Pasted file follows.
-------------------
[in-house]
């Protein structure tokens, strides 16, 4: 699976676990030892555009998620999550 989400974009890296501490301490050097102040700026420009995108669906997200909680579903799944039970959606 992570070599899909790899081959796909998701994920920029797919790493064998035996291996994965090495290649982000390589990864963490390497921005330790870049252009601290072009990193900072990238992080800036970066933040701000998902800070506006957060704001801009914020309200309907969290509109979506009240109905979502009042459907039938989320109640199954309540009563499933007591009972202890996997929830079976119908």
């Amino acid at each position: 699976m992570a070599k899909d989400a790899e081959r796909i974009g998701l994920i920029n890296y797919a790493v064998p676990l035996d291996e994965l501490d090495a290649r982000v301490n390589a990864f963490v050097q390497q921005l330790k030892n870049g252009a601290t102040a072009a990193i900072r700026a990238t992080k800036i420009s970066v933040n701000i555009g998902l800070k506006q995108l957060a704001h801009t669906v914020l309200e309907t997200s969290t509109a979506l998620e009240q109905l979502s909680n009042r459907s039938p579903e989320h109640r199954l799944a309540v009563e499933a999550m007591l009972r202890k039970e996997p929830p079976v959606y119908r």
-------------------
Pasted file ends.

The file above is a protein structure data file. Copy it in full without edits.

[in-house]
């Protein structure tokens, strides 16, 4: 699976676990030892555009998620999550 989400974009890296501490301490050097102040700026420009995108669906997200909680579903799944039970959606 992570070599899909790899081959796909998701994920920029797919790493064998035996291996994965090495290649982000390589990864963490390497921005330790870049252009601290072009990193900072990238992080800036970066933040701000998902800070506006957060704001801009914020309200309907969290509109979506009240109905979502009042459907039938989320109640199954309540009563499933007591009972202890996997929830079976119908």
């Amino acid at each position: 699976m992570a070599k899909d989400a790899e081959r796909i974009g998701l994920i920029n890296y797919a790493v064998p676990l035996d291996e994965l501490d090495a290649r982000v301490n390589a990864f963490v050097q390497q921005l330790k030892n870049g252009a601290t102040a072009a990193i900072r700026a990238t992080k800036i420009s970066v933040n701000i555009g998902l800070k506006q995108l957060a704001h801009t669906v914020l309200e309907t997200s969290t509109a979506l998620e009240q109905l979502s909680n009042r459907s039938p579903e989320h109640r199954l799944a309540v009563e499933a999550m007591l009972r202890k039970e996997p929830p079976v959606y119908r």